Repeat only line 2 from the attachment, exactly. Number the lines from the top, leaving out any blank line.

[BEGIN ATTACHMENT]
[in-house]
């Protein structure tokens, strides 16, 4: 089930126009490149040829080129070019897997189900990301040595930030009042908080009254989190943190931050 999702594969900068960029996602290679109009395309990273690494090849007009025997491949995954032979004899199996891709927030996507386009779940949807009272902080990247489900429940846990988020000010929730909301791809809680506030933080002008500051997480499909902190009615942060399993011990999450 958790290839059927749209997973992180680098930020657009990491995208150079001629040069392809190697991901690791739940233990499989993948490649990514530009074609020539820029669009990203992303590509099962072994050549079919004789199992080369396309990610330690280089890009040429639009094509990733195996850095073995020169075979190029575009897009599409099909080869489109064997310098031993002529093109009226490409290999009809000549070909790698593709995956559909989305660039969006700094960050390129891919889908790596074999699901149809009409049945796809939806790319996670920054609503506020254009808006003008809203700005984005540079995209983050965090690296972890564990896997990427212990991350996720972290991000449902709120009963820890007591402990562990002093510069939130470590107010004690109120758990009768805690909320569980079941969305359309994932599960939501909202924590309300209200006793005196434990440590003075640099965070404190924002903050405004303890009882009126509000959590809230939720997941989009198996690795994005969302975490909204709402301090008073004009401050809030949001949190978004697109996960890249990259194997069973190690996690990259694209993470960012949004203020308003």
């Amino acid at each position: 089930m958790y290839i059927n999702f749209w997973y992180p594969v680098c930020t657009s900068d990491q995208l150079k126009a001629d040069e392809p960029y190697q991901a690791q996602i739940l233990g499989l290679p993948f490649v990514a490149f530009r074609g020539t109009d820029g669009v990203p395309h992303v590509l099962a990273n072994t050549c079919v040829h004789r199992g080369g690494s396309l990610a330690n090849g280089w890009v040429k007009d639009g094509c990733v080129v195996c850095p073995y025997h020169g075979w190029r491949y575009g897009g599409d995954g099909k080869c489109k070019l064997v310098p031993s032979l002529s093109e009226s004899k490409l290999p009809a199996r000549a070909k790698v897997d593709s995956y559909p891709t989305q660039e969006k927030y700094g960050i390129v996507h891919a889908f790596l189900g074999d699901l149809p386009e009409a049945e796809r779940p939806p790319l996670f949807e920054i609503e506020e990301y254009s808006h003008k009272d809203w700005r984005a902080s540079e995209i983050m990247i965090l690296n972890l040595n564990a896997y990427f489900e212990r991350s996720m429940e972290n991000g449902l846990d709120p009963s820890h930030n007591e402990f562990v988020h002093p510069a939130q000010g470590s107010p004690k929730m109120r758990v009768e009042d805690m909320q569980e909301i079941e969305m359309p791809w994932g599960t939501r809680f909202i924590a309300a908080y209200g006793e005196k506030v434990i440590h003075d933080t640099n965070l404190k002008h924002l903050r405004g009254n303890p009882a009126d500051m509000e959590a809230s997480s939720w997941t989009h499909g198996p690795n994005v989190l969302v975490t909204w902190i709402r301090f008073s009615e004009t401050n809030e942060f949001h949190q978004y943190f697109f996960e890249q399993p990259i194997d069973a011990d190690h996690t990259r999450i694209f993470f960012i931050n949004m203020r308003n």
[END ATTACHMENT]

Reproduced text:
């Protein structure tokens, strides 16, 4: 089930126009490149040829080129070019897997189900990301040595930030009042908080009254989190943190931050 999702594969900068960029996602290679109009395309990273690494090849007009025997491949995954032979004899199996891709927030996507386009779940949807009272902080990247489900429940846990988020000010929730909301791809809680506030933080002008500051997480499909902190009615942060399993011990999450 958790290839059927749209997973992180680098930020657009990491995208150079001629040069392809190697991901690791739940233990499989993948490649990514530009074609020539820029669009990203992303590509099962072994050549079919004789199992080369396309990610330690280089890009040429639009094509990733195996850095073995020169075979190029575009897009599409099909080869489109064997310098031993002529093109009226490409290999009809000549070909790698593709995956559909989305660039969006700094960050390129891919889908790596074999699901149809009409049945796809939806790319996670920054609503506020254009808006003008809203700005984005540079995209983050965090690296972890564990896997990427212990991350996720972290991000449902709120009963820890007591402990562990002093510069939130470590107010004690109120758990009768805690909320569980079941969305359309994932599960939501909202924590309300209200006793005196434990440590003075640099965070404190924002903050405004303890009882009126509000959590809230939720997941989009198996690795994005969302975490909204709402301090008073004009401050809030949001949190978004697109996960890249990259194997069973190690996690990259694209993470960012949004203020308003």